Starting on January 1, tax laws that pertain to the taxation of alimony will change. Divorce professionals believe that these changes could make it less likely that couples will be willing and able to negotiate on the issue of spousal support. Ultimately, this could lead to more contentious divorces that otherwise could be resolved through discussions and negotiations.
What do new tax laws mean for you?
Because of these new changes, many Kentucky couples are working to finalize their divorces before the end of the year. However, this may not be an option for you. If you are planning to move forward with the divorce process after the first of the year, it can helpful to learn more about these changes and what they can mean for your post-divorce financial situation.
For 75 years, the spouse paying spousal support was able to deduct that amount for tax purposes. This will change, however, and it may be helpful for you to understand the following facts:
- The payer will no longer be able to deduct the amount he or she is paying to the lesser-earning spouse.
- The intent of the new tax changes is to generate more tax revenue; estimates suggest that it could amount to several billion dollars.
- Taking away the tax break for the paying spouse may take away the incentive for couples to negotiate on spousal support as they finalize the divorce agreement.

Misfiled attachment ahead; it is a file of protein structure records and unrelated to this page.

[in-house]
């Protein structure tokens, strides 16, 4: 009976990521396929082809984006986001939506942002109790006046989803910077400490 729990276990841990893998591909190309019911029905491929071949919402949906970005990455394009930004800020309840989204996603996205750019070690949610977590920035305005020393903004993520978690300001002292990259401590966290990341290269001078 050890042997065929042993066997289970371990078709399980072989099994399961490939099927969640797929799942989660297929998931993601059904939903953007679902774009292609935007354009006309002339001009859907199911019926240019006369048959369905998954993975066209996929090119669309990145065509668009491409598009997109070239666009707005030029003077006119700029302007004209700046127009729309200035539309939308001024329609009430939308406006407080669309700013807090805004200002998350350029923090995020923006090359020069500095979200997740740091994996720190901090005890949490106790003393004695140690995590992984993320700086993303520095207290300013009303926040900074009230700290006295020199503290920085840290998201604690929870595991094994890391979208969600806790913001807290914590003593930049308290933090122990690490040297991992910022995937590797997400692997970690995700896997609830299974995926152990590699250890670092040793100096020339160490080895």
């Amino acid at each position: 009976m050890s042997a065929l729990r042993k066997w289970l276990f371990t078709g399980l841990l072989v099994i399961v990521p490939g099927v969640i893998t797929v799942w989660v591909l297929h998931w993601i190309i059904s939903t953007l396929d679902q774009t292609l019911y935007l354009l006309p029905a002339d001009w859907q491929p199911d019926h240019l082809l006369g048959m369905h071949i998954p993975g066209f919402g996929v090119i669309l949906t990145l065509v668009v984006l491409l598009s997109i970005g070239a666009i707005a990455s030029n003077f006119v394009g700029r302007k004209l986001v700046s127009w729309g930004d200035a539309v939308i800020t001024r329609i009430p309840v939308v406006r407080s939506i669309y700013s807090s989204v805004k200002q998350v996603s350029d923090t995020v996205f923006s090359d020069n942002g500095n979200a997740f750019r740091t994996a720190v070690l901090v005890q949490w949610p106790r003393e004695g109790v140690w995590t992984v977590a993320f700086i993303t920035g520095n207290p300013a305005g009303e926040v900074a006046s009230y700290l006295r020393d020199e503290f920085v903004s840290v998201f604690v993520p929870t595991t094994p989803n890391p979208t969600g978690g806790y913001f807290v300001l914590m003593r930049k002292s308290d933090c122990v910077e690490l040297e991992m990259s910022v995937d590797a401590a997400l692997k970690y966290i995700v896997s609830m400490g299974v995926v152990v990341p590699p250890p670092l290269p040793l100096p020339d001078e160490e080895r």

The intent of spousal support is to lessen the financial strain that a divorce can bring on a lesser-earning spouse. Whether you will need support after your divorce or you are worried about your ability to pay, you have the right to pursue a final settlement that will allow you stability and security for years to come.
Your post-divorce future is at stake
Divorce will change your life and your finances, and it is critical to pursue a resolution that does not leave you with unmanageable financial burdens or with insufficient support. It may be beneficial for you to seek a complete evaluation of your case in order to understand what to expect before you move forward with divorce.